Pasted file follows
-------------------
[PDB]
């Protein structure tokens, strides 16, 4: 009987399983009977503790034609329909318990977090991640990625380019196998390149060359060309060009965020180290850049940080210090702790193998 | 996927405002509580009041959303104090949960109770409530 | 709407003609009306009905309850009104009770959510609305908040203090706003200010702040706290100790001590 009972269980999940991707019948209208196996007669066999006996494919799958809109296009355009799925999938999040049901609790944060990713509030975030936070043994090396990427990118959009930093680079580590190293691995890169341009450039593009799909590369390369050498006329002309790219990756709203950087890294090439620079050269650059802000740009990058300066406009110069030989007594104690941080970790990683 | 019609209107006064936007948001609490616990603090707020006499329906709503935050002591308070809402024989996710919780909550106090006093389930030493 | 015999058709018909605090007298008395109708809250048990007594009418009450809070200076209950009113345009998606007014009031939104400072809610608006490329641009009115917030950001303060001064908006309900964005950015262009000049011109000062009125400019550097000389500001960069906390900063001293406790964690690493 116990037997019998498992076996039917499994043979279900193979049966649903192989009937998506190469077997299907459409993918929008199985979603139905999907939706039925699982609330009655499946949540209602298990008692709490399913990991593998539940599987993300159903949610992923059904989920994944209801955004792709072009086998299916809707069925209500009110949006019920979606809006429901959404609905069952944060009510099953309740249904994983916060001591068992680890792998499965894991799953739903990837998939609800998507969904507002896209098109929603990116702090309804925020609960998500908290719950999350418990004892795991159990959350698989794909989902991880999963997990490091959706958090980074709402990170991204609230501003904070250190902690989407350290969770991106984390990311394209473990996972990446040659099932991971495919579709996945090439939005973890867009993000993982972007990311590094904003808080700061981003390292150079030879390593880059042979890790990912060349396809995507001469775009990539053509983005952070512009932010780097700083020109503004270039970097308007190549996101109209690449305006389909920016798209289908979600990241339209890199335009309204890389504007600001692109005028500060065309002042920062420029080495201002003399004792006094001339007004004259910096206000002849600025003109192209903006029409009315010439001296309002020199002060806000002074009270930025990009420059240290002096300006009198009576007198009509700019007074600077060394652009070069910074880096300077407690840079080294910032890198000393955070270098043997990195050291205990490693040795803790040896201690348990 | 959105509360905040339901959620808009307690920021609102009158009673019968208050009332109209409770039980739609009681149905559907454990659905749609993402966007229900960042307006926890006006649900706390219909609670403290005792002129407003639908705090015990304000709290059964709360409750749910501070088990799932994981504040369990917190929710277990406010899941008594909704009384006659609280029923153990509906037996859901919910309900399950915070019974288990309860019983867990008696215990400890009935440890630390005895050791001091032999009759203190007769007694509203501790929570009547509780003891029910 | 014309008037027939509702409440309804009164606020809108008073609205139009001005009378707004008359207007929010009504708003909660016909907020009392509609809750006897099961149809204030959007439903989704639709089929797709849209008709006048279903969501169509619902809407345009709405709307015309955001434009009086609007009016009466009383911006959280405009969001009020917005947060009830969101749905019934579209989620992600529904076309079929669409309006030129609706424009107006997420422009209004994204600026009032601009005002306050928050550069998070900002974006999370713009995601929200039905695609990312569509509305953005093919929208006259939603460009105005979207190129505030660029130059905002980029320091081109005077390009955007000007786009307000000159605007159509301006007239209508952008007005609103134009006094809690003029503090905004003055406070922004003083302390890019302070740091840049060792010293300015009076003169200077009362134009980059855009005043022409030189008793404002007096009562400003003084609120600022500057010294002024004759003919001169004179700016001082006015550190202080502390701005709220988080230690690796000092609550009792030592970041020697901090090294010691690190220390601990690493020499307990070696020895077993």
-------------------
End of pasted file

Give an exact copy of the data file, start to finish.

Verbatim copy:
[PDB]
């Protein structure tokens, strides 16, 4: 009987399983009977503790034609329909318990977090991640990625380019196998390149060359060309060009965020180290850049940080210090702790193998 | 996927405002509580009041959303104090949960109770409530 | 709407003609009306009905309850009104009770959510609305908040203090706003200010702040706290100790001590 009972269980999940991707019948209208196996007669066999006996494919799958809109296009355009799925999938999040049901609790944060990713509030975030936070043994090396990427990118959009930093680079580590190293691995890169341009450039593009799909590369390369050498006329002309790219990756709203950087890294090439620079050269650059802000740009990058300066406009110069030989007594104690941080970790990683 | 019609209107006064936007948001609490616990603090707020006499329906709503935050002591308070809402024989996710919780909550106090006093389930030493 | 015999058709018909605090007298008395109708809250048990007594009418009450809070200076209950009113345009998606007014009031939104400072809610608006490329641009009115917030950001303060001064908006309900964005950015262009000049011109000062009125400019550097000389500001960069906390900063001293406790964690690493 116990037997019998498992076996039917499994043979279900193979049966649903192989009937998506190469077997299907459409993918929008199985979603139905999907939706039925699982609330009655499946949540209602298990008692709490399913990991593998539940599987993300159903949610992923059904989920994944209801955004792709072009086998299916809707069925209500009110949006019920979606809006429901959404609905069952944060009510099953309740249904994983916060001591068992680890792998499965894991799953739903990837998939609800998507969904507002896209098109929603990116702090309804925020609960998500908290719950999350418990004892795991159990959350698989794909989902991880999963997990490091959706958090980074709402990170991204609230501003904070250190902690989407350290969770991106984390990311394209473990996972990446040659099932991971495919579709996945090439939005973890867009993000993982972007990311590094904003808080700061981003390292150079030879390593880059042979890790990912060349396809995507001469775009990539053509983005952070512009932010780097700083020109503004270039970097308007190549996101109209690449305006389909920016798209289908979600990241339209890199335009309204890389504007600001692109005028500060065309002042920062420029080495201002003399004792006094001339007004004259910096206000002849600025003109192209903006029409009315010439001296309002020199002060806000002074009270930025990009420059240290002096300006009198009576007198009509700019007074600077060394652009070069910074880096300077407690840079080294910032890198000393955070270098043997990195050291205990490693040795803790040896201690348990 | 959105509360905040339901959620808009307690920021609102009158009673019968208050009332109209409770039980739609009681149905559907454990659905749609993402966007229900960042307006926890006006649900706390219909609670403290005792002129407003639908705090015990304000709290059964709360409750749910501070088990799932994981504040369990917190929710277990406010899941008594909704009384006659609280029923153990509906037996859901919910309900399950915070019974288990309860019983867990008696215990400890009935440890630390005895050791001091032999009759203190007769007694509203501790929570009547509780003891029910 | 014309008037027939509702409440309804009164606020809108008073609205139009001005009378707004008359207007929010009504708003909660016909907020009392509609809750006897099961149809204030959007439903989704639709089929797709849209008709006048279903969501169509619902809407345009709405709307015309955001434009009086609007009016009466009383911006959280405009969001009020917005947060009830969101749905019934579209989620992600529904076309079929669409309006030129609706424009107006997420422009209004994204600026009032601009005002306050928050550069998070900002974006999370713009995601929200039905695609990312569509509305953005093919929208006259939603460009105005979207190129505030660029130059905002980029320091081109005077390009955007000007786009307000000159605007159509301006007239209508952008007005609103134009006094809690003029503090905004003055406070922004003083302390890019302070740091840049060792010293300015009076003169200077009362134009980059855009005043022409030189008793404002007096009562400003003084609120600022500057010294002024004759003919001169004179700016001082006015550190202080502390701005709220988080230690690796000092609550009792030592970041020697901090090294010691690190220390601990690493020499307990070696020895077993």